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Five well-paid jobs in Germany that nobody wants to do

Imogen Goodman
Imogen Goodman - [email protected]
Five well-paid jobs in Germany that nobody wants to do
A job applicant prepares their CV on a laptop. Photo: picture alliance/dpa/dpa-tmn | Christin Klose

In tough economic times, people with high salaries are having a much easier time of managing their living costs. But despite the hefty pay packet, these five jobs are still hugely undersubscribed in Germany.


Life in Germany is getting more expensive by the day. From high heating costs and rents to hiked-up prices in the supermarket, it seems everybody is having to dig a little deeper in their pockets these days.

In the current economic environment, workers are bargaining hard for pay rises to keep pace with inflation. But it could also make sense for some to consider a career change.   

According to a recent analysis by salary comparison portal Kununu, there are at least a handful of positions with low barriers to entry and high starting salaries. In some cases, you don't even need to have a formal qualification or university degree. So, what's the catch? Well, let's just say they aren't everyone's dream career. 


Here's a look at the top five jobs with inflation-proof salaries that could be ideal for people looking to switch it up a bit. And the best part is: if you put in an application, you may well be the only one that does.

What are the well-paid jobs that people aren't applying for?


This may come as a surprise in a nation of meat-lovers, but the number of independent butchers in Germany has been dropping at a stunning pace in recent years. Between 2002 and 2021, around 8,000 independent shops run by qualified butchers have closed down - but this certainly doesn't mean that Germans have lost their appetite for Wurst

In fact, with an increasing number of people eating more consciously and considering where their food comes from, good local butchers are in high demand. And for every independent butcher that's closed down in recent years, one chain shop has sprung up in its place. 

Nevertheless, far fewer young people are deciding to enter this age-old profession these days - possibly because of long hours and strenuous physical work. But if it's a decent salary you're after, the hard work could well pay off, since starting pay is €32,500 and can rise as high as €49,200 for those with experience. 

READ ALSO: The words and phrases you need to navigate the German job market


If it's job security and a healthy salary you're after - and even a sense of spiritual fulfilment - a career in the church could be exactly what you're looking for. Naturally, people don't tend to go into the priesthood thinking of the money first and foremost, but according to Kununu's research, the earning potential is astounding.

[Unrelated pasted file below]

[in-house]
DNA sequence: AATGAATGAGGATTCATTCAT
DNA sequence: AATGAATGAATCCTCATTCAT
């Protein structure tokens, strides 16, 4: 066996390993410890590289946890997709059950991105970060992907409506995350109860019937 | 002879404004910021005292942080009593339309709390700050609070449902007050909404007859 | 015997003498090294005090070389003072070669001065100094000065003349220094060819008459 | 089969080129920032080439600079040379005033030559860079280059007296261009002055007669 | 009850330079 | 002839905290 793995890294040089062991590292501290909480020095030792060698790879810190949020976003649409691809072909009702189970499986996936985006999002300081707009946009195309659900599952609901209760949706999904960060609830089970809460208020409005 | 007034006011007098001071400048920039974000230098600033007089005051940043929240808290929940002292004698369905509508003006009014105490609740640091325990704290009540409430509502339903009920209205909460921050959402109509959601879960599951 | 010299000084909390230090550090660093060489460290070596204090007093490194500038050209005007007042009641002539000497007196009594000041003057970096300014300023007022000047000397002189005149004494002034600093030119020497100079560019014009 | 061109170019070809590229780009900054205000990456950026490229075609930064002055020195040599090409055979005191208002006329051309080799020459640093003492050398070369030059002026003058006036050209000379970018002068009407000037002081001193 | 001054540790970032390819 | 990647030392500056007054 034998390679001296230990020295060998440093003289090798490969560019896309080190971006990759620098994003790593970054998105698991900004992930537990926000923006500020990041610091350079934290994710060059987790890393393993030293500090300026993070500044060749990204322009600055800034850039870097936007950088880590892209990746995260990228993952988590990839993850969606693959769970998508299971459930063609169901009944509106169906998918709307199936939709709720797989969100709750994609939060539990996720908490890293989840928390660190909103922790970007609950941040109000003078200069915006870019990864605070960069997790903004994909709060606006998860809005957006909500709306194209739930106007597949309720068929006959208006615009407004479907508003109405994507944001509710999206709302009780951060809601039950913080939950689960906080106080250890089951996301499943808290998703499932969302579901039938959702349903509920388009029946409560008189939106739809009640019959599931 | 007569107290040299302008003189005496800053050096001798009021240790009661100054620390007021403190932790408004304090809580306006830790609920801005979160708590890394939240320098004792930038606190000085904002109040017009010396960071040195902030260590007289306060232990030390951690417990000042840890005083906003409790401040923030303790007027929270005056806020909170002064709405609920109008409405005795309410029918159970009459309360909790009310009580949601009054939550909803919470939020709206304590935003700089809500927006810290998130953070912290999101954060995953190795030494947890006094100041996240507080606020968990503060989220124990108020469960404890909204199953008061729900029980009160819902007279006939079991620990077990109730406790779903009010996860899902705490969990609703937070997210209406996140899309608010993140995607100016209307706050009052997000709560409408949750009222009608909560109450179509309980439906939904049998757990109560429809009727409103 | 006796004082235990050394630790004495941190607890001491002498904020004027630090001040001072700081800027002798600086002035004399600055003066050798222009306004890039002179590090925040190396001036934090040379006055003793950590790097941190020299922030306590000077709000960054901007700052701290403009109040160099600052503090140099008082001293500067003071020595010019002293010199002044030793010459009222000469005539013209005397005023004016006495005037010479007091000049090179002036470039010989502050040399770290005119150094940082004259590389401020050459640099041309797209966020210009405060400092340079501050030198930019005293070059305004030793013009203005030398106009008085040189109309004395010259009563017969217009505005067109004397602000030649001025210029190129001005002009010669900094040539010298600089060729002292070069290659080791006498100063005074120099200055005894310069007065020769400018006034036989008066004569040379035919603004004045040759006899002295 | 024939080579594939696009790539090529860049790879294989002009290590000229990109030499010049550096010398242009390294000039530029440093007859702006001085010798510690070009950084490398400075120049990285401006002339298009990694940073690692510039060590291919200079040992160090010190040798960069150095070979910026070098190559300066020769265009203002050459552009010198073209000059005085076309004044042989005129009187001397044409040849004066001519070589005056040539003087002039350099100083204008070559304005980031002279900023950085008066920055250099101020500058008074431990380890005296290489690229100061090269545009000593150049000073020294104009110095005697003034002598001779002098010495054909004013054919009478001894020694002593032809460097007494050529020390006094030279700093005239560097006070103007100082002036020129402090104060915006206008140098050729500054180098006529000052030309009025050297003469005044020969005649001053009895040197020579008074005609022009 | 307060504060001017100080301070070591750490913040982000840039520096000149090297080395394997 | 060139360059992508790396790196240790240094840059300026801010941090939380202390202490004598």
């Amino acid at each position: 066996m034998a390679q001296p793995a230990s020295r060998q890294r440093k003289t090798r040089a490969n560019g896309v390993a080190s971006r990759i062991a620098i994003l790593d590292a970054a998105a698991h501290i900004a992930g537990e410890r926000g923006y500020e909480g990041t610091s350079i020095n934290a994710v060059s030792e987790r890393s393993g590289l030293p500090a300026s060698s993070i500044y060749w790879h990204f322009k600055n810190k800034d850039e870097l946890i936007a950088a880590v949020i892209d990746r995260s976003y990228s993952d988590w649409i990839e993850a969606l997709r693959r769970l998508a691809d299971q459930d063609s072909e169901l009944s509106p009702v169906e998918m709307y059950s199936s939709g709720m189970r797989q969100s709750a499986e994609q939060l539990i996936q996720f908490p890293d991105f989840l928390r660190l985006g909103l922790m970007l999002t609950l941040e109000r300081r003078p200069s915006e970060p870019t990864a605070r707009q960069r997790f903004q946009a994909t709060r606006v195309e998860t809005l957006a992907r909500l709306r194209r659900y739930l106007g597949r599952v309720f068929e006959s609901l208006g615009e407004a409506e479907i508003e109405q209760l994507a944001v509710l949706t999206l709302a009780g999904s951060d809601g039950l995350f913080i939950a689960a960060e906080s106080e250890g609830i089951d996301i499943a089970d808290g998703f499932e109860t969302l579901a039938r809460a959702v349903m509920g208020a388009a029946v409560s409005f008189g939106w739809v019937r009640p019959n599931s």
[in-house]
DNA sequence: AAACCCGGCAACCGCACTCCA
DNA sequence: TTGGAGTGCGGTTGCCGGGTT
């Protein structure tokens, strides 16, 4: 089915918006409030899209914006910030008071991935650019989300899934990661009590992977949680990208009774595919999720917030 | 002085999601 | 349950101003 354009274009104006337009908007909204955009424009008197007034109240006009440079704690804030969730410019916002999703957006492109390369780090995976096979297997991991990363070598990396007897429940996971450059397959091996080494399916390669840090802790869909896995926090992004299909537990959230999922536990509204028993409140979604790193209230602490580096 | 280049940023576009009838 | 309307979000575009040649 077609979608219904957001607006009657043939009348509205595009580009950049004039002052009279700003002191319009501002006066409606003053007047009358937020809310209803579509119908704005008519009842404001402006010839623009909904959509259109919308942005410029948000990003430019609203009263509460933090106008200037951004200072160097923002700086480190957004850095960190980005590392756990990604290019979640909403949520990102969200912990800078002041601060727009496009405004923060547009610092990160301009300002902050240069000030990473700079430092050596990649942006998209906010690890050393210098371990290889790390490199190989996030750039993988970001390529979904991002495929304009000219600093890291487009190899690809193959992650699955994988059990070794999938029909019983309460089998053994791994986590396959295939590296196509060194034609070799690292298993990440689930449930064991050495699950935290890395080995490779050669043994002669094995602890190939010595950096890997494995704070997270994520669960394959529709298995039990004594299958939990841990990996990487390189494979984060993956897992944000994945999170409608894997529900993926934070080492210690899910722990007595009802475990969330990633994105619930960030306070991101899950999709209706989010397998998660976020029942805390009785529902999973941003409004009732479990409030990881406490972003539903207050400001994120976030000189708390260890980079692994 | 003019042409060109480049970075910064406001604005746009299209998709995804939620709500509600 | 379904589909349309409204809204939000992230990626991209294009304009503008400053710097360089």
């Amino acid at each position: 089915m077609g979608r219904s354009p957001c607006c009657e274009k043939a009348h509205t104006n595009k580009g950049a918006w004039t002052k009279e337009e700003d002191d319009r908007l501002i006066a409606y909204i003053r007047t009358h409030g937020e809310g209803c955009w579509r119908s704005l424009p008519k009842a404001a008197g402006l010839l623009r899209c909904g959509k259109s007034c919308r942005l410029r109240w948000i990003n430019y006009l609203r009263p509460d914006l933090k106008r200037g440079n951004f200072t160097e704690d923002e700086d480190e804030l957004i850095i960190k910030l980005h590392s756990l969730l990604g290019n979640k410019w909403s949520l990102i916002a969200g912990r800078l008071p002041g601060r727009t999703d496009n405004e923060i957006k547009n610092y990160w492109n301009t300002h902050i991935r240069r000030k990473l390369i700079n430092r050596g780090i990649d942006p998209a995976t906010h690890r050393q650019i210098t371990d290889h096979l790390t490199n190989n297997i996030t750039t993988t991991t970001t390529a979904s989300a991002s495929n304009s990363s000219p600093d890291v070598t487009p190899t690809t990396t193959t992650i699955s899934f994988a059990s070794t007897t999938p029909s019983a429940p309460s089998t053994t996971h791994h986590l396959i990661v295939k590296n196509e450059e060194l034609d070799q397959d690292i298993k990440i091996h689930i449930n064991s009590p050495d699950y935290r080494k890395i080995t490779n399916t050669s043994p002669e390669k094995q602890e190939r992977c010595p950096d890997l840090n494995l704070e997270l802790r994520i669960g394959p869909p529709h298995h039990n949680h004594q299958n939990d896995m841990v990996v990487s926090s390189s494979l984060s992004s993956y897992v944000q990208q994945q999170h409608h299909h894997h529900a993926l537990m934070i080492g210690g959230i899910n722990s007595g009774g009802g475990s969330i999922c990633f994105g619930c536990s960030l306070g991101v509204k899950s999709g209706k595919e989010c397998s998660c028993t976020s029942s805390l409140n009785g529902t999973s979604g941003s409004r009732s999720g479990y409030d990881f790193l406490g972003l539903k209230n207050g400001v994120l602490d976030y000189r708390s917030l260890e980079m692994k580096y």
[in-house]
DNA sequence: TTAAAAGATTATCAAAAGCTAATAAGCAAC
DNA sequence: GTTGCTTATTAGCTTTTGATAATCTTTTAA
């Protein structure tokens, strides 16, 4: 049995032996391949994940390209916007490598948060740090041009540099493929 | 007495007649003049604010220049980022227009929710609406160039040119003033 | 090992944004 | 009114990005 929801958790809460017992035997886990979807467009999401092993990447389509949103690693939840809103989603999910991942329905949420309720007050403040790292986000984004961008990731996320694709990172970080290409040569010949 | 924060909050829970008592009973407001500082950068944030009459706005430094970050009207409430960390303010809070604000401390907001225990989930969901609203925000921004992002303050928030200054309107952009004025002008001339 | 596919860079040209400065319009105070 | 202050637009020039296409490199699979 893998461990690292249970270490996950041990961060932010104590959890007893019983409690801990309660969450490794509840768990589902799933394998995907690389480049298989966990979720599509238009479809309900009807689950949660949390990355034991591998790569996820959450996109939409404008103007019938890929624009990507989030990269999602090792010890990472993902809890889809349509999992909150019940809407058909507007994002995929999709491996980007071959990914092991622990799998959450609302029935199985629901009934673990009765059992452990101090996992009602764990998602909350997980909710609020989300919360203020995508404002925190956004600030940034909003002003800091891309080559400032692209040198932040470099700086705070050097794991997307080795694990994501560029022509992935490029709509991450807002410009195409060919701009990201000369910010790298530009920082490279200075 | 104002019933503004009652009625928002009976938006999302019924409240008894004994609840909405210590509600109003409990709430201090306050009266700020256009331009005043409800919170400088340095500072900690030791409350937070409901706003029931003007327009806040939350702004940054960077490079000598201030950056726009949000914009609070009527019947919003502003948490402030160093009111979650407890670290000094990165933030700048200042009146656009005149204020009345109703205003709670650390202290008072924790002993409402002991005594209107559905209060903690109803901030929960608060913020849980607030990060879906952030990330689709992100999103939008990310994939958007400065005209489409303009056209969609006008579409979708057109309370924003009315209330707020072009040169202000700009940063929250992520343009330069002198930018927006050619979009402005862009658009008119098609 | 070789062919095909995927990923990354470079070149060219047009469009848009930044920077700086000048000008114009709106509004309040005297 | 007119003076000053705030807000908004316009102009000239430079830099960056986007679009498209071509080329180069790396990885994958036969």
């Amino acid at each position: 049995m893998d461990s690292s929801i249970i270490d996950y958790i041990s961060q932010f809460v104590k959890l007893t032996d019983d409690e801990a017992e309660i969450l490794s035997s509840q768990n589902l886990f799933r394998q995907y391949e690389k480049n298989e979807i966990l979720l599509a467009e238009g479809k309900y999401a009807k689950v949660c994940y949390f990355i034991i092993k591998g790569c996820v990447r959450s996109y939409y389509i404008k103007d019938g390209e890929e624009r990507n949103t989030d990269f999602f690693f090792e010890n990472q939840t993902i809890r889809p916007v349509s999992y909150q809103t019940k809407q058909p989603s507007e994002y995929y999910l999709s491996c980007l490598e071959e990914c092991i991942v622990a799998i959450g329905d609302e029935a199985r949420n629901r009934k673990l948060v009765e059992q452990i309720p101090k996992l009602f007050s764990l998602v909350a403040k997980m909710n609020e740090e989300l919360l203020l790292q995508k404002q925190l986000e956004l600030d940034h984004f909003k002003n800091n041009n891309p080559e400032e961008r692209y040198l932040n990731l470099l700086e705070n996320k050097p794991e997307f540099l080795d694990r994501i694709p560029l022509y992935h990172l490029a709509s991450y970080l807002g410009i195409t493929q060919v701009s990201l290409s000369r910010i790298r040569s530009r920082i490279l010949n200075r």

Catholic church sermon Hanover

A priest conducts a sermon at a catholic church in Hanover. Photo: picture alliance/dpa | Julian Stratenschulte

At around €33,600, the starting salaries are relatively modest, but with a few years of training under your belt you could be taking home an incredible €84,000 per year. Unfortunately, it may take a little while to get there: in Germany, around eight years of study or training are required to enter the church. But once you're there, don't expect to be laid off anytime soon: both Catholic and Protestant churches are suffering from a major shortage of priests at the moment.


Why is that? Well, it seems to be part of a wider move away from formal religion in Germany. Christian churches have been haemorrhaging members of their congregations in recent years, with around 440,000 people leaving the Protestant and Catholic churches in 2020 alone. 

Another quick word of warning: women still aren't allowed to be priests in the Catholic church, though they can be in the Protestant church, so this sadly isn't an option for everyone. 

Tow-truck driver

You may not be the most popular person in the neighbourhood, but there are still plenty of upsides to towing people's cars away for a living. As a tow-truck driver, you can work for insurance companies, car garages or local councils - and your skills will come into play when cars break down or park in prohibited areas.